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Irrigation scam in Maharashtra: HC strikes down nod to prosecute officer

The Bombay high court last week struck down sanction to prosecute Chandan Jibhkate, the then senior divisional accounts officer of the Vidarbha Irrigation Development Corporation (VIDC), in five irrigation scam cases
By Kanchan Chaudhari, Mumbai
PUBLISHED ON MAR 02, 2021 01:03 AM IST

The Bombay high court last week struck down sanction to prosecute Chandan Jibhkate, the then senior divisional accounts officer of the Vidarbha Irrigation Development Corporation (VIDC), in five irrigation scam cases.

Jibhkate had moved high court challenging five separate orders passed by Accountant General (Accounts and Entitlement) II, Nagpur, on January 17, 2019, granting sanction to prosecute him in all the five cases registered against him in connection with irrigation scam cases involving VIDC projects.

As the senior divisional accounts officer, the 63-year-old was entrusted with the task of clearing bills submitted by VIDC engineers and officers during the period when estimates prepared for several irrigation projects were allegedly inflated manifold and huge government funds were misappropriated in connivance with the contractors.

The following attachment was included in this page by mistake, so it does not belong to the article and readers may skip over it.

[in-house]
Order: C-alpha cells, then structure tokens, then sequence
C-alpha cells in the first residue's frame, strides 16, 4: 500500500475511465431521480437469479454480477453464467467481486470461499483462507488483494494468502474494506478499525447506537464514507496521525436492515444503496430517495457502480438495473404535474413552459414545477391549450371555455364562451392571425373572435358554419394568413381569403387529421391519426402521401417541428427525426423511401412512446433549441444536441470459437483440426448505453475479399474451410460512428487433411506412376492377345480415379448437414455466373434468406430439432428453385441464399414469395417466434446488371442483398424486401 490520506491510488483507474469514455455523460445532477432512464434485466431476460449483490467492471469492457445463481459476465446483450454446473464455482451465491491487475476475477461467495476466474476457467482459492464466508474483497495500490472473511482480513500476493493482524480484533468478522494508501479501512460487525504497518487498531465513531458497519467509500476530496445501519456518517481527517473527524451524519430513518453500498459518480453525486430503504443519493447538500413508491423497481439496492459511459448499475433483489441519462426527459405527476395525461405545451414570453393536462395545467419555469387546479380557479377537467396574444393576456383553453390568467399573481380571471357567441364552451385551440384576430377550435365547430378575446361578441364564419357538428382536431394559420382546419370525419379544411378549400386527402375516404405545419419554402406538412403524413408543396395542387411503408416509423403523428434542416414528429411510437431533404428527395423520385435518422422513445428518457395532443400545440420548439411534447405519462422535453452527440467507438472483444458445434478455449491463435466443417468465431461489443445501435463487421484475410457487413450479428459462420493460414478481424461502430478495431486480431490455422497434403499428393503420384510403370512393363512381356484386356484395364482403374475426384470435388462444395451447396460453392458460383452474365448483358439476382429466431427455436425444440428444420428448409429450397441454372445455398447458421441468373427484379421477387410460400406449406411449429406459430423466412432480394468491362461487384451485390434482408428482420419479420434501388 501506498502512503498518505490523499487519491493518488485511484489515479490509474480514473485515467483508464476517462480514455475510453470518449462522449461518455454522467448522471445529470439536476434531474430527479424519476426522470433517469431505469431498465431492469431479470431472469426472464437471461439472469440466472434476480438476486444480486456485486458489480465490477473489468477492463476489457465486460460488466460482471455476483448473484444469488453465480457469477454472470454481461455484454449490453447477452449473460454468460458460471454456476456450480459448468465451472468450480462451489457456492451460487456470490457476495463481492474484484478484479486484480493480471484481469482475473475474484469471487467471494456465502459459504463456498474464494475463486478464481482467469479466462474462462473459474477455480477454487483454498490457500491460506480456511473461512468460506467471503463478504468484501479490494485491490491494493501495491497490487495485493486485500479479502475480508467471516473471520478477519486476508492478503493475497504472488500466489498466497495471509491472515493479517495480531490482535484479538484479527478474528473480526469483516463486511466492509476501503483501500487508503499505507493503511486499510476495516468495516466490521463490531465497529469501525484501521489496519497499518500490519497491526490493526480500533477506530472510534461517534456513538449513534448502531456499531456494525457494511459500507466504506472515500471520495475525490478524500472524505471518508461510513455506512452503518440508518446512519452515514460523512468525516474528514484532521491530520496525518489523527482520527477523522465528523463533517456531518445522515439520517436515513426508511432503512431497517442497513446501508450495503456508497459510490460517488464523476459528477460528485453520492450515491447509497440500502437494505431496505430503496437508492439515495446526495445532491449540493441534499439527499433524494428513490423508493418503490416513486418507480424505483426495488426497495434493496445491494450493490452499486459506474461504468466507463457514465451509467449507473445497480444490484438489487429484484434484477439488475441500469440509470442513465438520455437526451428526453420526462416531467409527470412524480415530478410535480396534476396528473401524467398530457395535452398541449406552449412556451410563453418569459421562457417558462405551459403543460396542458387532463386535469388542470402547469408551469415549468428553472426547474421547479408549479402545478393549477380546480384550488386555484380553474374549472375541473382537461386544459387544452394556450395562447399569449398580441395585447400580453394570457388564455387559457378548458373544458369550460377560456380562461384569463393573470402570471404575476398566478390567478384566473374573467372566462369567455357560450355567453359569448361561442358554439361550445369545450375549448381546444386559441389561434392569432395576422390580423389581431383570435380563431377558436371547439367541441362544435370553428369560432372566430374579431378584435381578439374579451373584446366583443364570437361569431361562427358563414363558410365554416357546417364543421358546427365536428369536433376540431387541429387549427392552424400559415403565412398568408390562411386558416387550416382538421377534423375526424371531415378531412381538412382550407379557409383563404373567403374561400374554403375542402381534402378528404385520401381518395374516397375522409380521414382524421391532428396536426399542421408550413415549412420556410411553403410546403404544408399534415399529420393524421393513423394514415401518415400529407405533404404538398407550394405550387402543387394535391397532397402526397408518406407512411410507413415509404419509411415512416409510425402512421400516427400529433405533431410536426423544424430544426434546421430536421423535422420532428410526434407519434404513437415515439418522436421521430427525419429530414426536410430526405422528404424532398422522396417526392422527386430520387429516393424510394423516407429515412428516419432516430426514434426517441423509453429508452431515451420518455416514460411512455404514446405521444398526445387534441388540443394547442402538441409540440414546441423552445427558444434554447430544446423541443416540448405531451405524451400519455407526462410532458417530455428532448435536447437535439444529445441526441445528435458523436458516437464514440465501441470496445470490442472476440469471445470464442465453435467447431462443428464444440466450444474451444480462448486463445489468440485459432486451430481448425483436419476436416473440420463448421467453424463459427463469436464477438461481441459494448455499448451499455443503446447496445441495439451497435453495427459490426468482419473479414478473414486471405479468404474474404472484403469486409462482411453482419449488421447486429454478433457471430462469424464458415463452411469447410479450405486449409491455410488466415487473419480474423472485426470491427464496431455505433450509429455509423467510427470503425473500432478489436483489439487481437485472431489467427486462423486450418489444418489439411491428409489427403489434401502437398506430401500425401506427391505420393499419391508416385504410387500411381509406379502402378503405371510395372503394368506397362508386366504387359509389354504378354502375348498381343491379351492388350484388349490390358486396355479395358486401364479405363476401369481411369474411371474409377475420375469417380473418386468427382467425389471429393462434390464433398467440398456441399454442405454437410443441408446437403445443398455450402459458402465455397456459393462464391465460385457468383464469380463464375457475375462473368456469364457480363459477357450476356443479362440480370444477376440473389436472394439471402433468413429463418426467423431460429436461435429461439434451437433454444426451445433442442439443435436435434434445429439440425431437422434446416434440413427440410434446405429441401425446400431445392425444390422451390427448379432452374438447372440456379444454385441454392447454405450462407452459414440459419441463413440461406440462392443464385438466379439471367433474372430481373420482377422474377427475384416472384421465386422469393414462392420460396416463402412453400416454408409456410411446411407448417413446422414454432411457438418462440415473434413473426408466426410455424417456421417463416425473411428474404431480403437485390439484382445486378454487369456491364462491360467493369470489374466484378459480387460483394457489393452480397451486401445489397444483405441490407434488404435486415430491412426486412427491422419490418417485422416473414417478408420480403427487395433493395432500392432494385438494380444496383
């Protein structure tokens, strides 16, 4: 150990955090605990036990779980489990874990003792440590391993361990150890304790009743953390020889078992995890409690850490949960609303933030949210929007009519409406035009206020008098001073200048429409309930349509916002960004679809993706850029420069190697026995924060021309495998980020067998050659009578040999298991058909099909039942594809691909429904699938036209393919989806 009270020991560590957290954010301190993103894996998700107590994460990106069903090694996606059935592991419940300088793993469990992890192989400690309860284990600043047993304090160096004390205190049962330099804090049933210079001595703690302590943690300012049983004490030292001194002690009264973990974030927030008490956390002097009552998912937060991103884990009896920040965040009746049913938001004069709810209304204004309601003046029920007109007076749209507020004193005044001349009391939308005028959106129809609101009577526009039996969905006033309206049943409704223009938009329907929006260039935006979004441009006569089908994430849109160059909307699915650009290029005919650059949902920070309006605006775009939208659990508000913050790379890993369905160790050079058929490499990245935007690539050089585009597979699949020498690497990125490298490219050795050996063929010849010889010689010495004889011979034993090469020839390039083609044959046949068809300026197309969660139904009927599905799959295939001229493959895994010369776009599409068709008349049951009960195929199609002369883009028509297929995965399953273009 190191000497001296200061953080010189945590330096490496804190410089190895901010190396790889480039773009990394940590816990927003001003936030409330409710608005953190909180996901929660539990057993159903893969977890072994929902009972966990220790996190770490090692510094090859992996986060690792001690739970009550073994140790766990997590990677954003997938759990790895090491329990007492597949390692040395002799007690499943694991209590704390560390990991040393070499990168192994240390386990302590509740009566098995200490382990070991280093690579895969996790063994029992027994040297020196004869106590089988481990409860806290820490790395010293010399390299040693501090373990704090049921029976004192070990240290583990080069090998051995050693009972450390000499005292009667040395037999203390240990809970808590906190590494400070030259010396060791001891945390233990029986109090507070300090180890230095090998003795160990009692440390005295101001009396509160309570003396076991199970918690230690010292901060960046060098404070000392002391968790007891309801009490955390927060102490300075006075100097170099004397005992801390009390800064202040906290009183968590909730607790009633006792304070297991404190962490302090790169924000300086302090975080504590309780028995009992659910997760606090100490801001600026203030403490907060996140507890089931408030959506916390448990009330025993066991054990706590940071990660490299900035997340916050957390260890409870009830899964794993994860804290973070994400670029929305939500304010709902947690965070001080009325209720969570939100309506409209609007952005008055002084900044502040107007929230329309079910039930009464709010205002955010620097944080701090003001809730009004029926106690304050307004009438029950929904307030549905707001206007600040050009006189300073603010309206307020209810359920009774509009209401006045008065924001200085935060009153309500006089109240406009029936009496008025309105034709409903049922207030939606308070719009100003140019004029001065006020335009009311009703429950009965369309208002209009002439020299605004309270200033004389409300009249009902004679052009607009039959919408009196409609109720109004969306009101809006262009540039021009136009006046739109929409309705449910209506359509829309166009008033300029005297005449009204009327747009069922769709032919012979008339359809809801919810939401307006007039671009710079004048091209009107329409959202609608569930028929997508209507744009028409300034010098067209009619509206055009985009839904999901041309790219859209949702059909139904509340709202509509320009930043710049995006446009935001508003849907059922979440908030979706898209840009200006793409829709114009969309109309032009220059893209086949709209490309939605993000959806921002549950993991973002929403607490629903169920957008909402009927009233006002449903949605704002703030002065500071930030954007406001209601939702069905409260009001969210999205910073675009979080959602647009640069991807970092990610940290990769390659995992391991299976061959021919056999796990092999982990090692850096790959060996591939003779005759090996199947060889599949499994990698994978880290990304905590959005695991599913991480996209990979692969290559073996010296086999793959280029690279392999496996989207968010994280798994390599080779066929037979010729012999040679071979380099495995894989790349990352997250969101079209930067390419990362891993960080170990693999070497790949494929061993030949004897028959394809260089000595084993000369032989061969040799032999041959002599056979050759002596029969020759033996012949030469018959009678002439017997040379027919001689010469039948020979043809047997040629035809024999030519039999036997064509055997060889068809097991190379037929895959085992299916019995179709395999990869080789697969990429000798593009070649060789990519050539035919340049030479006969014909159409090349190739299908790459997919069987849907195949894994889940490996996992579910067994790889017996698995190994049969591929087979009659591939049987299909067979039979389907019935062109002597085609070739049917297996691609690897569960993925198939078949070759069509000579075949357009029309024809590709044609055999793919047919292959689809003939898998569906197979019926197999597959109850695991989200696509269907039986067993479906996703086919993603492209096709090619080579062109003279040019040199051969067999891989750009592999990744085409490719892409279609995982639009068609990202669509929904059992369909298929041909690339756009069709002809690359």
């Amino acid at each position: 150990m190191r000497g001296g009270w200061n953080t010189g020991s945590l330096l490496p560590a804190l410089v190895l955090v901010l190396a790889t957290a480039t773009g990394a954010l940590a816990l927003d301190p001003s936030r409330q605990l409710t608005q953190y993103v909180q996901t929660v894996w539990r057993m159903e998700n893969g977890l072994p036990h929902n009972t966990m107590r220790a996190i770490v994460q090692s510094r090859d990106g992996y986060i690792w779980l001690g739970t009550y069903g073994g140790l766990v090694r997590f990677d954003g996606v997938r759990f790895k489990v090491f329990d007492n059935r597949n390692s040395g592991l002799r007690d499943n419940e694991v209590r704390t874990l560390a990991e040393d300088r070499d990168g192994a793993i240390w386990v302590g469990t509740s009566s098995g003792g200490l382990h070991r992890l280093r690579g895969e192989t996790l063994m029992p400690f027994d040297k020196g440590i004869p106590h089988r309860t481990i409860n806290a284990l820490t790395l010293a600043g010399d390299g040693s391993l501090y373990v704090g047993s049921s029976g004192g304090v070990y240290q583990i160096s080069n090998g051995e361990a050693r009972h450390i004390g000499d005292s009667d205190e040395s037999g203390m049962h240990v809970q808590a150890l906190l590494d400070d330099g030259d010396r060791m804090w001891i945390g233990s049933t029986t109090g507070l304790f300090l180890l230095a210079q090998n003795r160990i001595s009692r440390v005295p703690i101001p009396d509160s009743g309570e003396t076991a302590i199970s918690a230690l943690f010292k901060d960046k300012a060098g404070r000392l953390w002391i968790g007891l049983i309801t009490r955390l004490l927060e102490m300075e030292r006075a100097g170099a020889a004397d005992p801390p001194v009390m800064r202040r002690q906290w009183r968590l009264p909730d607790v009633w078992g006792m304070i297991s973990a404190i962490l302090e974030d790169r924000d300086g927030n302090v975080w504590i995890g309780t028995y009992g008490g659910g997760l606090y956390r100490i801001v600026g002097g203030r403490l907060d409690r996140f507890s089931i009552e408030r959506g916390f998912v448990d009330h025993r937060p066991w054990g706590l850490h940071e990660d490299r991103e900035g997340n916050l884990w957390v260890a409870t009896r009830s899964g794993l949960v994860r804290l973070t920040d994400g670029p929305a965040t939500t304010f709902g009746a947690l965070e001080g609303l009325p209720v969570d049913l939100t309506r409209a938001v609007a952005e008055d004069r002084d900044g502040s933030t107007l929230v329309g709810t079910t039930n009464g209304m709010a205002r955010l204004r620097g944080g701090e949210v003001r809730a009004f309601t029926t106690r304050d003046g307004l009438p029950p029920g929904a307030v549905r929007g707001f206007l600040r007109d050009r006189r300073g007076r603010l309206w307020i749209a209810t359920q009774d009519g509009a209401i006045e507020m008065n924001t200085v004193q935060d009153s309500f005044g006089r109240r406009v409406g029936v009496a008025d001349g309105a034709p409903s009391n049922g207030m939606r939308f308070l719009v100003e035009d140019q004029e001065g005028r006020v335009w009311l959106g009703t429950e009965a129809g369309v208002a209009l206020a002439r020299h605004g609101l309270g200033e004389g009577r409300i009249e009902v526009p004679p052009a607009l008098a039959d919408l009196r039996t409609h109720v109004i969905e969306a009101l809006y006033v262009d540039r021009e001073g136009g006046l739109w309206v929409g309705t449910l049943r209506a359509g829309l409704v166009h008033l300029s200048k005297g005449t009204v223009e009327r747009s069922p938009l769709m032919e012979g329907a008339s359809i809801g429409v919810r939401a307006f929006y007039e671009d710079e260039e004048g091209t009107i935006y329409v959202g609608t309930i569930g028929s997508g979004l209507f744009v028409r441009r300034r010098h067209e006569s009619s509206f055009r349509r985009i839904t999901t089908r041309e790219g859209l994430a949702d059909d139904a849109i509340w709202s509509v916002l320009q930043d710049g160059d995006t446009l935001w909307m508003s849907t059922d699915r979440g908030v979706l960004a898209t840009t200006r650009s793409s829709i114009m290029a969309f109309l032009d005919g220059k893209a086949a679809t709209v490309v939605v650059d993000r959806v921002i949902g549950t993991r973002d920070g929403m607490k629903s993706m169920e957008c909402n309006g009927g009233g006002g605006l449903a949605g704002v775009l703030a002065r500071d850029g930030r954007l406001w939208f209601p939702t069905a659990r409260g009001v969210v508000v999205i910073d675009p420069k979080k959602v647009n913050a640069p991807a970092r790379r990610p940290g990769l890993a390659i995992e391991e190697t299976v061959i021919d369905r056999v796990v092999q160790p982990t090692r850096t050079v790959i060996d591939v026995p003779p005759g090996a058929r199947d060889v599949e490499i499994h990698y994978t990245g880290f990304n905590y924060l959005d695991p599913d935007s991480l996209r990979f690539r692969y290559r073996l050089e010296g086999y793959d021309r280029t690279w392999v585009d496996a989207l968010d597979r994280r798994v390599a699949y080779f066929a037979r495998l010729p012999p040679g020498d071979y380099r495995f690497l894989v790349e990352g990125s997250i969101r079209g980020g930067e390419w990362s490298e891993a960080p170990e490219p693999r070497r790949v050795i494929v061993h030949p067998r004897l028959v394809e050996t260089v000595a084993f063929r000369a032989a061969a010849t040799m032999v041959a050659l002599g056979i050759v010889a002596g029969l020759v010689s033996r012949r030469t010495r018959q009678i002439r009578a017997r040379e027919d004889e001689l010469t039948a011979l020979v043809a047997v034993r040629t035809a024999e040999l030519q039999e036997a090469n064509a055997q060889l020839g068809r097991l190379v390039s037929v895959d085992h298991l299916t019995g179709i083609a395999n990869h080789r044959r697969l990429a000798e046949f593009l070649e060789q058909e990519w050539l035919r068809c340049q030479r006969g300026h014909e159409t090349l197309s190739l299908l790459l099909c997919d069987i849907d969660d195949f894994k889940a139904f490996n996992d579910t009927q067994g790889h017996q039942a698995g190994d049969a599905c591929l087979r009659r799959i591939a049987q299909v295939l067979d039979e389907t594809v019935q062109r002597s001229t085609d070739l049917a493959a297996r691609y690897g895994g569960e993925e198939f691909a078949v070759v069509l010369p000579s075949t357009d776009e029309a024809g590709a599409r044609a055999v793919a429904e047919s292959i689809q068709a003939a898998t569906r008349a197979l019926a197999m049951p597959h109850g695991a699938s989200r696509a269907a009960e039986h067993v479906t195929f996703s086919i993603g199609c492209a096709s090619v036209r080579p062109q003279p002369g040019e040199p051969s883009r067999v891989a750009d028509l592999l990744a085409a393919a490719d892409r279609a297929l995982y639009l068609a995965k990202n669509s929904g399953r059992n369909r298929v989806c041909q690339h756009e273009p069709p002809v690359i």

It was argued on his behalf that sanction to prosecute him was denied by the competent authority in three cases on December 14, 2018 and in remaining two cases on December 7, 2018 and and January 9, 2019, respectively.

A week later the competent authority reviewed all earlier orders and granted sanction when there was no fresh material, warranting reconsideration of the earlier decisions, advocate Rajnish Vyas, who represented Jibhkate, had submitted. Vyas added that such an exercise was not permissible under the law and referred to the Supreme Court’s ruling in Nishant Sareen’s case on the point.

As a matter of fact, the bench added, it was nobody’s case that after first refusal of sanction further investigation was carried out and that it resulted into discovery of any fresh material that required fresh consideration by the competent authority, the bench added.

“All these orders manifestly show absence of consideration of any fresh material or evidence discovered after the earlier orders were passed and as such, would be the orders adversely hit by the law laid down by the Supreme Court in the case of Nishant Sareen,” said HC.

In Nishant Sareen’s case, the Supreme Court has held that whenever there is a refusal to grant sanction, it would not be open to the competent authority to review such an order on same material because power of review conferred upon the authority is not unbridled and unrestricted and putting of some fetters on its power of review is essential to accord finality to such an exercise.

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